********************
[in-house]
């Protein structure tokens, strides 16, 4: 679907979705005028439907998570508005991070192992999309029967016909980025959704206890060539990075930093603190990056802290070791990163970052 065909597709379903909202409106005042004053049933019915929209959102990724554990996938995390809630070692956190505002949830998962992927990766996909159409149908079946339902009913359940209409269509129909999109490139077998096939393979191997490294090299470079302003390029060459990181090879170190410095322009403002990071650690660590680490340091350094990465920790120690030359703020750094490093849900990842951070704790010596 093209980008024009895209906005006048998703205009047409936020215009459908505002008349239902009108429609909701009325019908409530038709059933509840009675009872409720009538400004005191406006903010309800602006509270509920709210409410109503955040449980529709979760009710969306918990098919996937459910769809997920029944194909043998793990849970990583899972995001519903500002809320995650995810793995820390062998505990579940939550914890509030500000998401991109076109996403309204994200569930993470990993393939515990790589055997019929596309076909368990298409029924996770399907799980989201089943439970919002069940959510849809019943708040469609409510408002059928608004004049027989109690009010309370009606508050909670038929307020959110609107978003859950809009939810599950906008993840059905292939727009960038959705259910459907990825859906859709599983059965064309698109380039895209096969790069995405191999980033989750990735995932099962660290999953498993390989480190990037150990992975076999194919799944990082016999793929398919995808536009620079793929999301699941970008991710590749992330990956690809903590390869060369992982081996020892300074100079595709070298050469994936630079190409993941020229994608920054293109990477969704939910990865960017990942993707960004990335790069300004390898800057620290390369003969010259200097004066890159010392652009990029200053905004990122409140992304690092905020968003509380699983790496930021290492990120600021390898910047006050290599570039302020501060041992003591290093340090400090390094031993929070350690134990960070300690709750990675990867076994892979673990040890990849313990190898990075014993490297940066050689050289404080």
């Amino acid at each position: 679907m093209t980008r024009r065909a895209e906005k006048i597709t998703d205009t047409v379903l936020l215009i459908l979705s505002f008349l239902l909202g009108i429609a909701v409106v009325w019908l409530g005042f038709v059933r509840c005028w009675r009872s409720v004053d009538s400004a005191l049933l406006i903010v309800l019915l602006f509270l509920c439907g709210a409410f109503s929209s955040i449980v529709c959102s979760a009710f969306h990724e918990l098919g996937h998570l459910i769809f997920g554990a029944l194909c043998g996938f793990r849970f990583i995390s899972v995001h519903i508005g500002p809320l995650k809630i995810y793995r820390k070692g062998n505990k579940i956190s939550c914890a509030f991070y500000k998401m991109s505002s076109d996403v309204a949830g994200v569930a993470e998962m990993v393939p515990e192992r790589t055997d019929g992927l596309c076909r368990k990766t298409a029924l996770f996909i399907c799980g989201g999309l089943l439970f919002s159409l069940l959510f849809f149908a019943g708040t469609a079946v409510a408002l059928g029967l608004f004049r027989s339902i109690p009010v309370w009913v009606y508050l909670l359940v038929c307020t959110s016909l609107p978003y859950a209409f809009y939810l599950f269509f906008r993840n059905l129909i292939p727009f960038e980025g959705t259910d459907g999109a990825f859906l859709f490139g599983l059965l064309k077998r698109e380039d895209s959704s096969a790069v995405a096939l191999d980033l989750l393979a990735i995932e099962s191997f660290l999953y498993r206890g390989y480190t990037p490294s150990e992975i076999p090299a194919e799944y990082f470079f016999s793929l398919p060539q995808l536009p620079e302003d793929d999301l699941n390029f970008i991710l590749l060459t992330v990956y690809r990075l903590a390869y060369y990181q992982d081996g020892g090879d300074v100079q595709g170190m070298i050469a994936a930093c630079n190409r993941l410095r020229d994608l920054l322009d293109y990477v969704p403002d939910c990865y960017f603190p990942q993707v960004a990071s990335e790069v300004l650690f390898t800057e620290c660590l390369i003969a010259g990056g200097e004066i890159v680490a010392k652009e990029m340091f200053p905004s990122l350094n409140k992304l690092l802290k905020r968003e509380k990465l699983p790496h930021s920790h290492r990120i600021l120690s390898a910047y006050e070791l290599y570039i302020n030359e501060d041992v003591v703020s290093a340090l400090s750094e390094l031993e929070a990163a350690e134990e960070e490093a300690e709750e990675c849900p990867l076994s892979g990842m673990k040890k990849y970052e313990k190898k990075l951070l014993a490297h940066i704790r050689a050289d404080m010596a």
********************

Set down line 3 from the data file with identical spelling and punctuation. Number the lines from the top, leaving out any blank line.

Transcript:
């Amino acid at each position: 679907m093209t980008r024009r065909a895209e906005k006048i597709t998703d205009t047409v379903l936020l215009i459908l979705s505002f008349l239902l909202g009108i429609a909701v409106v009325w019908l409530g005042f038709v059933r509840c005028w009675r009872s409720v004053d009538s400004a005191l049933l406006i903010v309800l019915l602006f509270l509920c439907g709210a409410f109503s929209s955040i449980v529709c959102s979760a009710f969306h990724e918990l098919g996937h998570l459910i769809f997920g554990a029944l194909c043998g996938f793990r849970f990583i995390s899972v995001h519903i508005g500002p809320l995650k809630i995810y793995r820390k070692g062998n505990k579940i956190s939550c914890a509030f991070y500000k998401m991109s505002s076109d996403v309204a949830g994200v569930a993470e998962m990993v393939p515990e192992r790589t055997d019929g992927l596309c076909r368990k990766t298409a029924l996770f996909i399907c799980g989201g999309l089943l439970f919002s159409l069940l959510f849809f149908a019943g708040t469609a079946v409510a408002l059928g029967l608004f004049r027989s339902i109690p009010v309370w009913v009606y508050l909670l359940v038929c307020t959110s016909l609107p978003y859950a209409f809009y939810l599950f269509f906008r993840n059905l129909i292939p727009f960038e980025g959705t259910d459907g999109a990825f859906l859709f490139g599983l059965l064309k077998r698109e380039d895209s959704s096969a790069v995405a096939l191999d980033l989750l393979a990735i995932e099962s191997f660290l999953y498993r206890g390989y480190t990037p490294s150990e992975i076999p090299a194919e799944y990082f470079f016999s793929l398919p060539q995808l536009p620079e302003d793929d999301l699941n390029f970008i991710l590749l060459t992330v990956y690809r990075l903590a390869y060369y990181q992982d081996g020892g090879d300074v100079q595709g170190m070298i050469a994936a930093c630079n190409r993941l410095r020229d994608l920054l322009d293109y990477v969704p403002d939910c990865y960017f603190p990942q993707v960004a990071s990335e790069v300004l650690f390898t800057e620290c660590l390369i003969a010259g990056g200097e004066i890159v680490a010392k652009e990029m340091f200053p905004s990122l350094n409140k992304l690092l802290k905020r968003e509380k990465l699983p790496h930021s920790h290492r990120i600021l120690s390898a910047y006050e070791l290599y570039i302020n030359e501060d041992v003591v703020s290093a340090l400090s750094e390094l031993e929070a990163a350690e134990e960070e490093a300690e709750e990675c849900p990867l076994s892979g990842m673990k040890k990849y970052e313990k190898k990075l951070l014993a490297h940066i704790r050689a050289d404080m010596a």